Golden Gate Park's shuttle service introduced a slew of upgrades this past Saturday, which now means riders can enjoy shorter wait times — by far the most bemoaned complaint regarding the free service — and the option to board the shuttle Monday through Friday, as well.
Before the pandemic, Golden Gate Park's only free-of-charge shuttle bus service primarily ran down JFK Drive — a road that's since been made into a car-free corridor as part of the City's Slow Streets Program. But even then, the park’s two-bus service was woefully inadequate. (Not only did it stop at just a handful of destinations inside Golden Gate Park, but wait times to board the buses often exceeded the fifteen- to twenty-minute advertised pick-up windows.) However, a long list of recent improvements to the shuttle service brought some much-needed, positive change — among which includes additional stops and a promise of speeder pick ups.
Starting Saturday, riders of Golden Gate Park’s free shuttle will enjoy major improvements, including new weekday service, an expanded route with connection to public transit, more stops, and less waiting! pic.twitter.com/Ft0f9NggYl— San Francisco Recreation and Park Department (@RecParkSF) February 25, 2022
Announced by the San Francisco Parks and Recreation Department on Saturday, riders of Golden Gate Park’s free shuttle can now count on "expanded routes with connection to public transit, more stops, and less waiting."
From Monday through Friday, the shuttle will also now run from noon to 6 p.m. with pick up times every 25 minutes; the Saturday, Sunday, and holiday service will still run from 9 a.m. to 6 p.m. with wait times improved to every 15 minutes, courtesy of a third shuttle bus added to the schedule; riders can continue enjoying shuttles around GGP until 8 p.m. March 5.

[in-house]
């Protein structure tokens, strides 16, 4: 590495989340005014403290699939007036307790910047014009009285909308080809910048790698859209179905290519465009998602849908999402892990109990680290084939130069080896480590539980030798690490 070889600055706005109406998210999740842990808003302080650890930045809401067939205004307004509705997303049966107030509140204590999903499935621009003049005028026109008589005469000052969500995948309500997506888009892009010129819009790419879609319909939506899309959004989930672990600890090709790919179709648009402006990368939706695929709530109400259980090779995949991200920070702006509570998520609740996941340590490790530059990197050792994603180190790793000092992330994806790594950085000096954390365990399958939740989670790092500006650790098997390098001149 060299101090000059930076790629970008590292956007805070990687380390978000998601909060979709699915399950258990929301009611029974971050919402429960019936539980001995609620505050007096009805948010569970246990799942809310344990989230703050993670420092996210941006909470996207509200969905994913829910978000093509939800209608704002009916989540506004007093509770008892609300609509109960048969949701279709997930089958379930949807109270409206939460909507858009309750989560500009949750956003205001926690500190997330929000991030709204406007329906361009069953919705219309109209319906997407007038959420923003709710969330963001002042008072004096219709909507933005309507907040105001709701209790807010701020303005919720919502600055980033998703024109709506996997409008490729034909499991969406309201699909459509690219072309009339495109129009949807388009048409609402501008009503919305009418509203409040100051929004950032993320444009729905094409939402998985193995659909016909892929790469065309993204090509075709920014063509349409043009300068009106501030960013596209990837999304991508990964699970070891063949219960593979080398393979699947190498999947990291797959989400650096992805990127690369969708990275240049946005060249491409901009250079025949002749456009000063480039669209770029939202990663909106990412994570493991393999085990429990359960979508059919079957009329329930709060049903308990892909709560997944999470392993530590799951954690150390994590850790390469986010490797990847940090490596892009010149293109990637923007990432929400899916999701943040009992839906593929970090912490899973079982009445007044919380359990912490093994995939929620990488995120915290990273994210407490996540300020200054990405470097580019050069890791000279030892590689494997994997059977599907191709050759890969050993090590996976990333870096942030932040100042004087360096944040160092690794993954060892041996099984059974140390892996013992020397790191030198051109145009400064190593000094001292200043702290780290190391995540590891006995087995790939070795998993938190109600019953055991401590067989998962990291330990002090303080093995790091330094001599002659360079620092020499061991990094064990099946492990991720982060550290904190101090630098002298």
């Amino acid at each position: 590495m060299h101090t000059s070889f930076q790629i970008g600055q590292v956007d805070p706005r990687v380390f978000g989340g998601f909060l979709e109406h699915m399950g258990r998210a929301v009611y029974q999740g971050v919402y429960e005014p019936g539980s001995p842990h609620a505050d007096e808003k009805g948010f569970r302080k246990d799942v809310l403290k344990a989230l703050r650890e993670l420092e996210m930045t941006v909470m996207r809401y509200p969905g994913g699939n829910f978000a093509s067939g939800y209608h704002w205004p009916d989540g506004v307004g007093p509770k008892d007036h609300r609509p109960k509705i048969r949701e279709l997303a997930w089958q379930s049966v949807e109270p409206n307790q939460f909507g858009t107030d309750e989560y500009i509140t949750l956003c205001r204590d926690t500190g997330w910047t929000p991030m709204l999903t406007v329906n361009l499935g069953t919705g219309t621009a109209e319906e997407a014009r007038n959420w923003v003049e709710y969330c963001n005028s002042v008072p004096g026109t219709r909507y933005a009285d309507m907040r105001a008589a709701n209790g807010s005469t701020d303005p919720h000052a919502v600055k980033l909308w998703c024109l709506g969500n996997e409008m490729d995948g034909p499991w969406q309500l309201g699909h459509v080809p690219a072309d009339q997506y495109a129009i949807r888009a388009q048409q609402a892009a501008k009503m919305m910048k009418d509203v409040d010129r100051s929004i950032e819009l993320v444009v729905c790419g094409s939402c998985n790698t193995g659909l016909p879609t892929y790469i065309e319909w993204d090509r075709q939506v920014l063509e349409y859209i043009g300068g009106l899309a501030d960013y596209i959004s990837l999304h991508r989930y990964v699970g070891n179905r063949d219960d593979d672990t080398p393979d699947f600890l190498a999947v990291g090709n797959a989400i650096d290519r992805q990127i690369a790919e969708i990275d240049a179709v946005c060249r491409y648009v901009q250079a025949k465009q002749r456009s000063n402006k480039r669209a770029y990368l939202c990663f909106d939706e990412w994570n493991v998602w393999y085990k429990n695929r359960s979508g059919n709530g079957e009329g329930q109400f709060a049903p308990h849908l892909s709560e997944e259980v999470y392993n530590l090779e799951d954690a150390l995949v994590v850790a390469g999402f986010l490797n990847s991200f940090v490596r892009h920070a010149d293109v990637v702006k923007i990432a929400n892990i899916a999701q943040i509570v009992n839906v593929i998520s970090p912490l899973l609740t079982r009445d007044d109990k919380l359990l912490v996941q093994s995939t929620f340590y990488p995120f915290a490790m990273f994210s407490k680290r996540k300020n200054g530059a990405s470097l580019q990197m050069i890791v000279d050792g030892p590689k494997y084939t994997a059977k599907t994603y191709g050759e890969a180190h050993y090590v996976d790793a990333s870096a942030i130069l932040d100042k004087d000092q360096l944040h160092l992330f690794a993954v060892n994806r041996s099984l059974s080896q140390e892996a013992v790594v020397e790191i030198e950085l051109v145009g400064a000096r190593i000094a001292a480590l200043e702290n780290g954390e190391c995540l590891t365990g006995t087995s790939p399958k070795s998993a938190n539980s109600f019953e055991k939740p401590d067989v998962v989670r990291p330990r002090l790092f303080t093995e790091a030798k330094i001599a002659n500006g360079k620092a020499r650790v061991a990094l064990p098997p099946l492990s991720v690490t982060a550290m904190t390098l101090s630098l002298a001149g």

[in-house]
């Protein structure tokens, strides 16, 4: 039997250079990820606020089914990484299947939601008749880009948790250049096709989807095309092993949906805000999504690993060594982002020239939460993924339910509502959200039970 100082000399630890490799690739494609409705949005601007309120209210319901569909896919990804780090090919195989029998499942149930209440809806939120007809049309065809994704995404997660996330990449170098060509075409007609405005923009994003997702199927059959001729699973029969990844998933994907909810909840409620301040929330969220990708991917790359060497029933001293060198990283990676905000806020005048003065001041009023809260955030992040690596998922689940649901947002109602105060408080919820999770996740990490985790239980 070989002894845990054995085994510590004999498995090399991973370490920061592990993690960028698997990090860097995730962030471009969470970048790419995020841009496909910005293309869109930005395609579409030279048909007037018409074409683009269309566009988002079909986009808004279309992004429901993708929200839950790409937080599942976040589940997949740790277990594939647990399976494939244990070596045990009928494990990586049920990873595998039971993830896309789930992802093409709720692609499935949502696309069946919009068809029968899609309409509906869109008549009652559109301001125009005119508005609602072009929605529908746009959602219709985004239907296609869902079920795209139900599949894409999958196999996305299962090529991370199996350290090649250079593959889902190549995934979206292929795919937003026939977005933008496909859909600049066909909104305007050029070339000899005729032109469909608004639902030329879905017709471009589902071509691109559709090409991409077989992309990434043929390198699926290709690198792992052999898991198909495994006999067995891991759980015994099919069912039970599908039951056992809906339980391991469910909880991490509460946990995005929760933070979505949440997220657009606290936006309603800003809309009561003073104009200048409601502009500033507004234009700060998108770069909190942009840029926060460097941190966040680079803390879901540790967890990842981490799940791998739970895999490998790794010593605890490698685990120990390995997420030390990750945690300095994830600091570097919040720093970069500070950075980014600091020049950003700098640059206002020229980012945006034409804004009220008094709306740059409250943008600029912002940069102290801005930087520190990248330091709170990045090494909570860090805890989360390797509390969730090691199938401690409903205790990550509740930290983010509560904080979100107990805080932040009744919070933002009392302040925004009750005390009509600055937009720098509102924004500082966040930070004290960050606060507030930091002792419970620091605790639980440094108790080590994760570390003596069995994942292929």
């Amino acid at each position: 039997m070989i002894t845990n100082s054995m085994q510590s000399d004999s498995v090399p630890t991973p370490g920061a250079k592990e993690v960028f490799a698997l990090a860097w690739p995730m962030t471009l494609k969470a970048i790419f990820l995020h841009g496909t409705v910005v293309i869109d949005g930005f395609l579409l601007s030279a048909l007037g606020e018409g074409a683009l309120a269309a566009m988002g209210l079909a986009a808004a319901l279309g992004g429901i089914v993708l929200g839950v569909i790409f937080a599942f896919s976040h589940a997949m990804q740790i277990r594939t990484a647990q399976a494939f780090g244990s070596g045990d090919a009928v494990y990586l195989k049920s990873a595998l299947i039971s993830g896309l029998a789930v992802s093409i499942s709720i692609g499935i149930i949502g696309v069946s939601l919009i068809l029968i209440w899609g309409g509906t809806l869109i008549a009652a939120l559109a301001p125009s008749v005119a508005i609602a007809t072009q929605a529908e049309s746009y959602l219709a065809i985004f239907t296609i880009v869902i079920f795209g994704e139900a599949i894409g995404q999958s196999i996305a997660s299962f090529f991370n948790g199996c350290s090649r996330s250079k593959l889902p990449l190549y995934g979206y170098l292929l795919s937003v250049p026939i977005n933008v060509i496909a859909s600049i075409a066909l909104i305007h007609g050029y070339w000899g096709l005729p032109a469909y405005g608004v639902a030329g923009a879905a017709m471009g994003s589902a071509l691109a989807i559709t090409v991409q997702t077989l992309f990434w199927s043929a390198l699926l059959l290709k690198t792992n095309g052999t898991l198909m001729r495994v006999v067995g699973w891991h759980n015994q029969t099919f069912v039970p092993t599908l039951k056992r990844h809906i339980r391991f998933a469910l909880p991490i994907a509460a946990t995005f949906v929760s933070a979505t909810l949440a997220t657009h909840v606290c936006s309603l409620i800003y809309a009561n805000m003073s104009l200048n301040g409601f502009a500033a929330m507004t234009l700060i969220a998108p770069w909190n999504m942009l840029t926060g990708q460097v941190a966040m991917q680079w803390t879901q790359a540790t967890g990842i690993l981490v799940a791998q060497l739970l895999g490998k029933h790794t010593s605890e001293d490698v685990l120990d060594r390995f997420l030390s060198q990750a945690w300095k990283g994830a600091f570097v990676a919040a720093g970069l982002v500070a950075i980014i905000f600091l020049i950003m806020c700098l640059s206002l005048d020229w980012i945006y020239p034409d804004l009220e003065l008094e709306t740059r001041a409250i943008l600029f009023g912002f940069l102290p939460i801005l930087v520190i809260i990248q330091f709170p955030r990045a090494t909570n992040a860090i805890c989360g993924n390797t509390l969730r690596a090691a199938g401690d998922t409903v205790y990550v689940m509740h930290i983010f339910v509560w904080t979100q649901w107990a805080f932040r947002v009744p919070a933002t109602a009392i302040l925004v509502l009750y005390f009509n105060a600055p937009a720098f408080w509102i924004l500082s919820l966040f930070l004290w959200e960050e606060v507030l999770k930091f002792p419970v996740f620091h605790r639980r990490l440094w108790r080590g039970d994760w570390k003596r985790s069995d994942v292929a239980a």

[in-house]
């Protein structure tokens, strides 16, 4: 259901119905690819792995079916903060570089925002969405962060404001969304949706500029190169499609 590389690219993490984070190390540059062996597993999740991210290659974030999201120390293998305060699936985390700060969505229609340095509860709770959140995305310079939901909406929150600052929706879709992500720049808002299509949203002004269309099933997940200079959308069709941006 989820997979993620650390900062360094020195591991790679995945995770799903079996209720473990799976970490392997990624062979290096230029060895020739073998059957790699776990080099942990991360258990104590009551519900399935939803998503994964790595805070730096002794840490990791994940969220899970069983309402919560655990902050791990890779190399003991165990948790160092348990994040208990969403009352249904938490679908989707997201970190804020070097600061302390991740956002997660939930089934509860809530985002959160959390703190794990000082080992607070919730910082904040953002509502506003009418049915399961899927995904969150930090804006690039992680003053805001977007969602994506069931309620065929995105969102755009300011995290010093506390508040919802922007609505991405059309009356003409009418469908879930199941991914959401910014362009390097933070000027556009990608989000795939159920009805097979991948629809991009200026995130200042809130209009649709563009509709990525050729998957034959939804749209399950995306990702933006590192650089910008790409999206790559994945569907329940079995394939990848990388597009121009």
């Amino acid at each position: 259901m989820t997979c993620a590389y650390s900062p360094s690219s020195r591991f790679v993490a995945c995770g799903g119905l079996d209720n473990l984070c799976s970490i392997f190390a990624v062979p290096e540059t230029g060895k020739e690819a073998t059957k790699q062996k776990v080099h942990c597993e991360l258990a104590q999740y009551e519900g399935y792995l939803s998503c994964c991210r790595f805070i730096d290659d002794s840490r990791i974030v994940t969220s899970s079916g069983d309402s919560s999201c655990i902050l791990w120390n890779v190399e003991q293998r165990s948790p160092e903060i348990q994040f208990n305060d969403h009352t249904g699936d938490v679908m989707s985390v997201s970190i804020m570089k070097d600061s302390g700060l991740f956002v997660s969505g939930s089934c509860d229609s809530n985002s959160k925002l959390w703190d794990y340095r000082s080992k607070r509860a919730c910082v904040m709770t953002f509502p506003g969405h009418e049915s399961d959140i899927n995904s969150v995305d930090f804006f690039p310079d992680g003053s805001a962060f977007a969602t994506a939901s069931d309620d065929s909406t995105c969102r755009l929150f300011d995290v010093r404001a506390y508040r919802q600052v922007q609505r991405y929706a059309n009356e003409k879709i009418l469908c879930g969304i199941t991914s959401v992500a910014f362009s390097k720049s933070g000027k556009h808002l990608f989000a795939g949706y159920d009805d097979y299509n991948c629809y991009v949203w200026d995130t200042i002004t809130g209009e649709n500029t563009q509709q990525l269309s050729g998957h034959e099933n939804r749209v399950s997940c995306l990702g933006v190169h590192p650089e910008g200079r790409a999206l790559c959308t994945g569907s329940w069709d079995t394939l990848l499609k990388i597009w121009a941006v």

Additionally, the City parks and recreation department also noted in a press release that the following changes have been added, too:
• Connections to the Haight Ashbury neighborhood and its cafes, shops, and bus lines, as well as the park’s renovated Stanyan Street edge.
• Shuttle information that is easier to find and use online.
• New stops, including: Stow Lake Boathouse and café, with easy access to Strawberry Hill and its lakeside path, waterfall, picnic areas, and Chinese Pavilion.
• Haight and Stanyan streets near Whole Foods Market with connection to Muni lines 7, 33 and 66.10th Avenue/de Young Museum stop a short distance from the 5-Fulton and closer to the museum’s entrance than ever before.
It was announced in tandem with the Golden Gate Park shuttle updates that new handicap-accessible construction has begun throughout the park. These changes were primarily based off the feedback the department received from older adults and members of disability communities who participated in a Golden Gate Park Safety and Access Program survey.
These modifications and updates include twenty new accessible parking spots being added at the GGP Bandshell parking lot, a re-paving of nearby walking areas, and creating a new accessible path to the Japanese Tea Garden. There will also be new curb ramps throughout the park.
All of these improvements announced over the weekend represent the first installment in a multi-phase effort to better the Golden Gate Park Shuttle service —which, per the SF parks department, will include even more shuttle stops (along with new seating, shelters, and additional informational signage) in the future.
For more information on the Golden Gate Park Shuttle, as well as viewing an updated map for the service, visit https://sfrecpark.org/ggpshuttle.
Photo: Courtesy of Twitter via @RecParkSF